Kane pulls no punches in her depiction of civilisation gone horribly wrong, the implication being that the capacity for human cruelty stretches from the rape of one individual and inconsideration for others to the annihilation of society through the type of behaviour excused by the pretext of war: it is all just a matter of scale. Given that Blasted was written in 1995, it presages the post-terrorist-atrocities world with an eerie resonance; its warnings being applicable to all sides, a point reinforced by the recent revelations from Wikileaks of cover-ups in Iraq. And in its portrayal of the events: non-consensual sexual activity, masturbation, urination, anal rape, cannibalism, mutilation, Holmes’ production is uncompromisingly bleak: much is unflinchingly, painfully realised right in front of us.

It is shot through with a darkly humourous side too though lest we get too depressed: whether it is the funniest use of the exclamation ‘shit!’ towards the end; Cate surreptitiously turning over the pillow which she has just helped Ian to ejaculate onto or the deadpan comments which accompany many of the atrocities, there’s a bleak comedy, a sense of the ways in which people have to rationalise their behaviour in order to just keep living no matter how hard it may seem, as best portrayed by Aidan Kelly’s intruding soldier. Lydia Wilson plays the stuttering Cate with an unnerving intensity, taking us through manic episodes and her childlike wanderings and Danny Webb is uncompromising in his strident Ian, unafraid of exposing both cancerous body and cancerous soul whilst simultaneously desperate for attention and then suggesting the slow discovery of hidden depths as he is forced onto the most desolate of journeys.

I’m not sure if it was the nature of the audience on the night, the fact that the show provokes comment or a deliberate choice by director Sean Holmes to keep it almost episodic or some combination of all of them but the atmosphere in the theatre was quite peculiar. Whereas the Tricycle’s Broken Glass used live cello music in its interludes to maintain its contemplative air, as the curtain descended for each of the scene changes here, the mood was broken by the instant chatter around me. This production ends up working as a series of thrusts rather than a sustained assault on the senses, possibly better for the nerves this way but it did mean that the evening felt quite disjointed. Hopefully the changes can be speeded up (a definite possibility by opening night I would think) but I’d be tempted to ramp up the volume of the interlude sound effect to preclude too much talking and maintain some of the atmosphere that has been built up. I wasn’t convinced by the use of silences either: used too often and to too little effect, one assumes the intended effect was gravitas but it ended up feeling like delaying tactics.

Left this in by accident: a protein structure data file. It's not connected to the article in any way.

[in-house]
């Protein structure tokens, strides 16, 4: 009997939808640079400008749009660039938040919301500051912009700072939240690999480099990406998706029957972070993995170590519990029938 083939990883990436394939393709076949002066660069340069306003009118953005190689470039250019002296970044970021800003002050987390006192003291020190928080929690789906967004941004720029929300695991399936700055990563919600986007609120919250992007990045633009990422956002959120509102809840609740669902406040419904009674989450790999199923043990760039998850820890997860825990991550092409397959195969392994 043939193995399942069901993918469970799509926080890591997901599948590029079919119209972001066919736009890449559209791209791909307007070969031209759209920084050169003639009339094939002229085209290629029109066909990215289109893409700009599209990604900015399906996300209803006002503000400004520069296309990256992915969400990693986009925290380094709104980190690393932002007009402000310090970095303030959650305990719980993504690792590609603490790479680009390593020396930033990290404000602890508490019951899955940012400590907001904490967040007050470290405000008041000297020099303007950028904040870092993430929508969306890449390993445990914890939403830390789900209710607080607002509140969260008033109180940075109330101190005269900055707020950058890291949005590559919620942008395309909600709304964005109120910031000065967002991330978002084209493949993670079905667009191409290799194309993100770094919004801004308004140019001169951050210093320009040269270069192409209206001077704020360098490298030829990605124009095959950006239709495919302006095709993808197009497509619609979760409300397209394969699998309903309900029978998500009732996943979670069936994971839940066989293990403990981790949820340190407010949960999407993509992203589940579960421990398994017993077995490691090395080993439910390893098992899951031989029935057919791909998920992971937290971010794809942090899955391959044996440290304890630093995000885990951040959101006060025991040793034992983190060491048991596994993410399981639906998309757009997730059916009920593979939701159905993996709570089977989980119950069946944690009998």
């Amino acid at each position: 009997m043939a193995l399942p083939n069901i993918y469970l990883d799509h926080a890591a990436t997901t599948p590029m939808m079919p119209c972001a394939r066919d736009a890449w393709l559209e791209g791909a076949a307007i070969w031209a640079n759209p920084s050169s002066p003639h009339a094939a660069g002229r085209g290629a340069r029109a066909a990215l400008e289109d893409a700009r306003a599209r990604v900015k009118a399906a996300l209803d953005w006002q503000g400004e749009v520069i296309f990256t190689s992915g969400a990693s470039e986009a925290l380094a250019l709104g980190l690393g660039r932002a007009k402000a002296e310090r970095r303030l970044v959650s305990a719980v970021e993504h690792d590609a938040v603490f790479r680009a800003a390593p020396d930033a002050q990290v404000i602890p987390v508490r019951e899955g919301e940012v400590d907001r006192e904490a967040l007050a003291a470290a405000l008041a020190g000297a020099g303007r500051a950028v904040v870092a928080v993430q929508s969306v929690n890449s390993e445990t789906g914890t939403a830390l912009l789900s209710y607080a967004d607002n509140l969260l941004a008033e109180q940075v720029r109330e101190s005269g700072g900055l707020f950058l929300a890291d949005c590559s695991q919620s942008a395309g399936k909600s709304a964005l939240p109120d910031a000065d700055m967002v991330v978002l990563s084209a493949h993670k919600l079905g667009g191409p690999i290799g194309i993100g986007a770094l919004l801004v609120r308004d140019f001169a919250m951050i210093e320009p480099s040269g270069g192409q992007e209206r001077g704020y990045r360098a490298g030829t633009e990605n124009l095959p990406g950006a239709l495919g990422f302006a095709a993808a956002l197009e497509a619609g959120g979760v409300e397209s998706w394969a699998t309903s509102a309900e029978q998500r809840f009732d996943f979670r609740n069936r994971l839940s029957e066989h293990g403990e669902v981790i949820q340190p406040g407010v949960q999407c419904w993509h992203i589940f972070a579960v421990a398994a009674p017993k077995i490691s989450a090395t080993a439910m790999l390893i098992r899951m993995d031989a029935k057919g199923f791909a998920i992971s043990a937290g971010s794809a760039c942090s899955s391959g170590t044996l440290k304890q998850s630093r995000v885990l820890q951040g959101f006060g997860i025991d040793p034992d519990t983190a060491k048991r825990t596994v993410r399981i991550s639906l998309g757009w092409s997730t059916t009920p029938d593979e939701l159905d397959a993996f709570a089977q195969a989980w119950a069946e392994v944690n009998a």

It is hard to not to view Kane’s work without considering her suicide: indeed many reviewers changed their mind, after reviling its first run, when it was revived at the Royal Court after her death; the literature describes this play as seminal but one does wonder if that reverence has been earned entirely the right way. Coming away from Blasted I was left with the sneaking feeling that there was a little too much of the childish desire just to shock in what I had seen where there could have been more of the deeply moving, as in the montage of images that form most of the final scene which is just hauntingly beautiful to look at. That is not to deny that there is some extremely powerful writing in here, a sense of compassion for humanity no matter how twisted and cruel it gets and the kind of daring imagination that, combined with this clear-sighted production, makes this a confrontational and challenging night at the theatre that will live in the mind.

Running time: 1 hour 50 minutes (without interval)
Programme cost: £2
Booking until 20th November
Note: where to start! Full-frontal male nudity, smoking and scenes of a disturbing nature from start to finish, the Lyric advise a 16+ age limit.

Review: Broken Glass, Tricycle

“If you’re alive, you’re afraid…but how you deal with fear, that’s what counts”

Broken Glass is one of Arthur Miller’s later works and so has often suffered by association from the weaker tail-end of Miller’s output, but this production at the Tricycle Theatre in Kilburn, cast to the hilt, certainly makes the case for this play. Set in Brooklyn in 1938, Sylvia has lost the use of her legs after being traumatised by images in the newspaper from Kristallnacht and the news filtering through about the ever-growing extent of anti-Semitic activity in Europe under the Nazis. Her doctor diagnoses a hysterical paralysis but as he begins to investigate her life, he discovers that the problems may lie closer to home, in the truth behind her relationship with her fastidious husband, Phillip.

The Holocaust connections are actually secondary to the real storytelling here which is entirely about the Gellburgs’ marriage. And it is this point which has informed director Iqbal Khan’s interpretation: although ostensibly set in a specific time and place, the emotion involved is timeless and so rather than being a period piece, this production takes a metaphysical, ruminative approach. To ensure the contemplative mood, the interludes between the scenes are filled with Laura Moody’s expressive cello-playing, beautifully composed short solos from Grant Olding which are explosive with emotion and counterpoint the repression evident on stage. Continue reading “Review: Broken Glass, Tricycle”